Ebelhare Art Glass: Stylistic History

Stylistic History ...

Around 1983, early in my glassblowing career, I began making paperweights. They were quite rudimentary as one would expect from a beginning glassblower. These pieces were made to be incorporated into sets of ware that I was making at the time, such as a perfume bottle, three different-sized vases, and a paperweight. It was not until about 1990 that I actually began to make paperweights as a serious pursuit, pieces that could actually stand on their own artistically.

It was about this time that I was introduced to the Paperweight Collectors Association of Texas and it became apparent to me that I needed to establish genera that I wanted to pursue. After looking at the paperweight market I decided that millefiori would be the best direction for me to follow. I had my work cut out for me. By 1991 I had produced some rudimentary concentrics, scrambles, and closepacks, but what really showed promise was the crown weight. The crown was my first step into the professional paperweight world. I worked diligently on them while trying to develop my skills in the other classic millefiori styles, but the crown was the first success. I received my first commission for a limited edition from the PCA TX in 1992. It was a crown weight with a silhouette cane in the shape of the state of Texas gracing the center of the weight.

I remembered advice that had been given to me by a college drawing instructor. He felt that the best way to learn how to draw was to choose an old master’s work and copy it stroke for stroke. I took his advice at the time and it seemed applicable to my situation now so I embarked on a years-long project of trying to copy the work of three of the classic French factories. By about 2001 I had gotten somewhat adept at copying the French factories. I was quite proud of my accomplishments. Hubris.

During a discussion with a prominent dealer he suggested that unless I stopped my emulation of the classic era French work that I basically would amount to nothing artistically and he felt it was time for me to move ahead and establish a style of my own. I must thank him for that not too gentle suggestion as it pushed me to a new level of creativity. By early 2002 I had the beginnings of my own and very distinctive style of millefiori.

My concept was still based on the classics but instead of directly copying the canes I wanted to emulate the antique lampwork flowers in my cane. It worked and has been wonderfully successful, and gave me a new avenue of expression that was fresh yet retained its roots in the classics. At first I made my “lampwork” canes and incorporated them in traditional millefiori designs. There were many more possibilities to be considered and I wanted to break out of the traditional format and use my “lampwork” canes to make weights that actually looked like lampwork designs but had no lampwork in them at all. This idea took me down a path I had never followed. It opened my mind to stylistic and technical challenges that I had never encountered before. The outcome of which was the Landscape weights.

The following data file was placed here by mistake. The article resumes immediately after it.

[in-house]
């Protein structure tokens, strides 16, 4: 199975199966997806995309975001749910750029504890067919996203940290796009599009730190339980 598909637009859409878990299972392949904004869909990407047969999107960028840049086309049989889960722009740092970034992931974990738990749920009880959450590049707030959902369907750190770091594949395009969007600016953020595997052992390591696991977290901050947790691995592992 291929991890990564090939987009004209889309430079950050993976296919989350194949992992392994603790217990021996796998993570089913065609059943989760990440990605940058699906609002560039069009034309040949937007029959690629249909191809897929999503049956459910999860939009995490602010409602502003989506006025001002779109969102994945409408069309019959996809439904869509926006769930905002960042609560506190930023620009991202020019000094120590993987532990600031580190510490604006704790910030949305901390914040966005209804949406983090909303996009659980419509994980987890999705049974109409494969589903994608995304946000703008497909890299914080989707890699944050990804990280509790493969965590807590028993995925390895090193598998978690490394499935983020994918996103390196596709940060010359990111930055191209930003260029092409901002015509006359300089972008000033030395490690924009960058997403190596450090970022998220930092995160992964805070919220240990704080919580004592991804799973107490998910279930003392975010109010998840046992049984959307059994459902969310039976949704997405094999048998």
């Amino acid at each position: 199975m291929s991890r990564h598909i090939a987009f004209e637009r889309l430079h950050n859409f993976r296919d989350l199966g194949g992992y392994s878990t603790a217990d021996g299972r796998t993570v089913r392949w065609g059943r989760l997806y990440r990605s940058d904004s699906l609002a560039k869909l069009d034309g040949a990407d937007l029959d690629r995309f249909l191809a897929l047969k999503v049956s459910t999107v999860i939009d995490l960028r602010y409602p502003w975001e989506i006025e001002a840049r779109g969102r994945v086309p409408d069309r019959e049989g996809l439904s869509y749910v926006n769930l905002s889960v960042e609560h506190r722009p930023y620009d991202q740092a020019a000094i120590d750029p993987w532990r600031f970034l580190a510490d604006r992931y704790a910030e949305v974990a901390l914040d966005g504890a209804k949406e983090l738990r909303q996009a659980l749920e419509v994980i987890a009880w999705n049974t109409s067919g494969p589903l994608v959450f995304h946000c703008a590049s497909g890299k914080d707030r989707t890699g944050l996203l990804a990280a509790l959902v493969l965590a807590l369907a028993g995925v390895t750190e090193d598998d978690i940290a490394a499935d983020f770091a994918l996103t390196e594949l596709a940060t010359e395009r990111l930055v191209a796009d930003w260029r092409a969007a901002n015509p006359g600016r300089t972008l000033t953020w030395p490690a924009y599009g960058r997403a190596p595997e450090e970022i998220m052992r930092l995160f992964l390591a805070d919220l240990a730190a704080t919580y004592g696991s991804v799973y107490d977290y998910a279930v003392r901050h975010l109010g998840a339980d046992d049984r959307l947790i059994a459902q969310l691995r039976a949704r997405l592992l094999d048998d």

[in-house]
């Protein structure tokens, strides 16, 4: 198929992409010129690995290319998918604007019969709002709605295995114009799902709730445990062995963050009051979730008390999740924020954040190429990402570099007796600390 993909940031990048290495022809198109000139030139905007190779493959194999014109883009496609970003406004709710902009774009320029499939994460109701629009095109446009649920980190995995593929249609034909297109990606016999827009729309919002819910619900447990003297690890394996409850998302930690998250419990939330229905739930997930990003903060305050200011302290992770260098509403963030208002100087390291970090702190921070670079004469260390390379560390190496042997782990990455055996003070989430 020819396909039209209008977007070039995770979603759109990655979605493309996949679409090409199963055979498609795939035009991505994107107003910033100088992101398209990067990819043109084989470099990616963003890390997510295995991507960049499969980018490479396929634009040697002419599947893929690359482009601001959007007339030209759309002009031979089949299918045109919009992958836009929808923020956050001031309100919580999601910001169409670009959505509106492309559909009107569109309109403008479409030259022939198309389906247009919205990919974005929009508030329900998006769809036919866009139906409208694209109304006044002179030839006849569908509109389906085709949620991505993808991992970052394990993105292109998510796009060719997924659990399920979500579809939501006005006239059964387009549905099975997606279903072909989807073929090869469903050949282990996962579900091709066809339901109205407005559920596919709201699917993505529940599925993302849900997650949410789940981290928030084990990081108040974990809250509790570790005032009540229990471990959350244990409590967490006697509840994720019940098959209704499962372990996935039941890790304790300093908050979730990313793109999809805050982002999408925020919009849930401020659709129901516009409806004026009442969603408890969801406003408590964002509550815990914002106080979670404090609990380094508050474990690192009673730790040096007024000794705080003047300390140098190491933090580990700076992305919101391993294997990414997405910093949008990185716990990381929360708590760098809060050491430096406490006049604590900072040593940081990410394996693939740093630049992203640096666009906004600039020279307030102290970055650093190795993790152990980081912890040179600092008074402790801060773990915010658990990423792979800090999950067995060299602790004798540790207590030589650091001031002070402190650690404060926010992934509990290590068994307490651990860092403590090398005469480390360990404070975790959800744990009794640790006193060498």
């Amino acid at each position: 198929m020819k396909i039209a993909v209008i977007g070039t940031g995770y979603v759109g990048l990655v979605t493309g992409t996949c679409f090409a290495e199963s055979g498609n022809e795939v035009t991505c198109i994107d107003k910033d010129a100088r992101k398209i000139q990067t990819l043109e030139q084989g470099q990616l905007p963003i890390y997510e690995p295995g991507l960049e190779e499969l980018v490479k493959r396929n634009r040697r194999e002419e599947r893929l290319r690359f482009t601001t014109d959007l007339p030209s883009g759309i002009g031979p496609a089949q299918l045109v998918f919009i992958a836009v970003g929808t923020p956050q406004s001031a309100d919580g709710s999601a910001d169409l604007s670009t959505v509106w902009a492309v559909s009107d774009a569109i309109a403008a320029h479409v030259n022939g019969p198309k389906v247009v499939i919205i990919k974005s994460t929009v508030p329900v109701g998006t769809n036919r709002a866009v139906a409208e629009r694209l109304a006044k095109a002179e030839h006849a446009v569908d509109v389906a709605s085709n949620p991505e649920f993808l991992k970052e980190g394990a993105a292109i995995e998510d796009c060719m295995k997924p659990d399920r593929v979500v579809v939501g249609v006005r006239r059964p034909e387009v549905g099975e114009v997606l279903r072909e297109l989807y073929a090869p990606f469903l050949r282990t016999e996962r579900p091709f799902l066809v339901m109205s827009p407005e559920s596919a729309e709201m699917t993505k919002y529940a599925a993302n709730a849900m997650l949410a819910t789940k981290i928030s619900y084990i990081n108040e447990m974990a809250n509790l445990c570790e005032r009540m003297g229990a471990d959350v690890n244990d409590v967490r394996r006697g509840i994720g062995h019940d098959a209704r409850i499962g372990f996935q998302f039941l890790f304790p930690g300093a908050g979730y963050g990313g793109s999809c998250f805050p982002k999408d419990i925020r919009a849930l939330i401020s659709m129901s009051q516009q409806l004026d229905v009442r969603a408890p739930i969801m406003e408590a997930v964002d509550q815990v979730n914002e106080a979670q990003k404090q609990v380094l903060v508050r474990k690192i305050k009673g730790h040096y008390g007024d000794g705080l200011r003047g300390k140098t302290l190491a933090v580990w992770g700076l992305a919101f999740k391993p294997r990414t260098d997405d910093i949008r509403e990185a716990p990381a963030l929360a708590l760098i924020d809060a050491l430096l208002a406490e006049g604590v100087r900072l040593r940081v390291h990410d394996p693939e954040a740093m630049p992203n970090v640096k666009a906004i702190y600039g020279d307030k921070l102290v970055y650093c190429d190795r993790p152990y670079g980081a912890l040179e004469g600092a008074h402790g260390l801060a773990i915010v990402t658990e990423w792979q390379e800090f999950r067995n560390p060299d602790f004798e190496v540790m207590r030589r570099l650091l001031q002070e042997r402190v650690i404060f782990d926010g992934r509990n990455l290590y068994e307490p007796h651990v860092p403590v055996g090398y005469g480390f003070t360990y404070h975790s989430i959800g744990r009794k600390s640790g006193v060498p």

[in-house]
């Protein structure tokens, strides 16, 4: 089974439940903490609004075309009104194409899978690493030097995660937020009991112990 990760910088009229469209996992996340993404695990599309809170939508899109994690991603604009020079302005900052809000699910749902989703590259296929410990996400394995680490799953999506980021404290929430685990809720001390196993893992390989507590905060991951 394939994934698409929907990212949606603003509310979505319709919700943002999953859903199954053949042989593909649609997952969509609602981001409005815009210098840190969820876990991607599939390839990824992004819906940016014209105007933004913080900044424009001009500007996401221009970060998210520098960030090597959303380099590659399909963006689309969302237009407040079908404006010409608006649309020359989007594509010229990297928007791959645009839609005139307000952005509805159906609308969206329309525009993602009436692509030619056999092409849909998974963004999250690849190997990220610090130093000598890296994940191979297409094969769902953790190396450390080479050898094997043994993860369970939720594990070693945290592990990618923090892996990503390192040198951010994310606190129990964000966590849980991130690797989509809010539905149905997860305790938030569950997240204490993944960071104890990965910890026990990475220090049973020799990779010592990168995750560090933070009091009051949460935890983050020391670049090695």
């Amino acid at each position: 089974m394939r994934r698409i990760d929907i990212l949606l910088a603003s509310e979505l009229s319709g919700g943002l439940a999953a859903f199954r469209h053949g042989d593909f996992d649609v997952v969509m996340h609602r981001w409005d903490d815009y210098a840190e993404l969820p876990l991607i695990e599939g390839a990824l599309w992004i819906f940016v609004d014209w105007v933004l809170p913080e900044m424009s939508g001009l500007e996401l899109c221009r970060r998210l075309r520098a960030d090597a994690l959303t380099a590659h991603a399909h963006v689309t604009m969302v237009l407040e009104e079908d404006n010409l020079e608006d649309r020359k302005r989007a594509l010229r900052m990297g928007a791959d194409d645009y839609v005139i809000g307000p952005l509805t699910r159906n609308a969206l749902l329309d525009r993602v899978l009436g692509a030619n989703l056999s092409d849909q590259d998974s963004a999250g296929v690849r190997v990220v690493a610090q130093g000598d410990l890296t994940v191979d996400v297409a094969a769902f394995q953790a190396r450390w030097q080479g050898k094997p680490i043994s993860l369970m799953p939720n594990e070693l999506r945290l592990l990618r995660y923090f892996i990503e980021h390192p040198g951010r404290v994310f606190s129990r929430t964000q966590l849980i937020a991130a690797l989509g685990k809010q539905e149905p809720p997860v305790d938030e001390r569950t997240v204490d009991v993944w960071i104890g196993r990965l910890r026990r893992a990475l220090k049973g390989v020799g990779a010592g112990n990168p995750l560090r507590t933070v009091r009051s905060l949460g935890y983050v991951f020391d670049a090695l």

I began these pieces with the Snow weights. The idea came to me as I was sitting on my front porch during an early spring snowstorm. I also enjoyed the humor in the fact that people who know little about the paperweights as they are today automatically assume that a paperweight needs to be shaken so that one can watch the snow settle to the bottom of the little plastic dome. The success of these pieces made me want to go further. I wanted to have weights that depicted other seasons of the year. I decided to melt the snow so to speak and examine what would be there in the spring or summer.

That idea proved more difficult than I had expected. I have always loved the pursuit of trout with a fly rod. I also began to pursue an interest in prospecting for gold. These two activities have given me an opportunity to do a lot of looking at water, fish, rocks, and all manner of the flora that abounds in creekside areas. I wanted to portray these microcosms in glass. The work went along quite well. The landscapes challenged me. I wanted water in my landscapes. I wanted one to be able to look down into my water and see the trout that I have love for, yet still restrict myself to the millefiori genera. The challenge was huge. From all of this came the Trout weights.

One afternoon I was very tired but still needed to set up paperweights for the next day. The Trout weights had been exhausting. The technical issues involved in their production were huge and I was looking for another way to have a water feature in my landscapes. I tried something different. I wanted a small trickle of a creek that one could not see down into running through my rocks. A new idea was born when I looked at that weight the next day. The thought occurred to me that if I took out visual elements that gave the eye a reference of scale my little trickle of a creek could become a view of a raging river running through a canyon as might be seen by a bird or maybe a passenger in an airplane. That was successful as well.

Concepts come and go for me and I longed to get back to my classical roots, so in 2007 I jumped back in with gusto and produced the Nostalgia Series which was a welcome stroll through the cane and style of my beloved St. Louis. I followed that with the Old English series which is an exploration of the George Bacchus factory and I am currently still involved with that direction.

I have no idea right now what path I will follow next.

I’m sure something will come to me.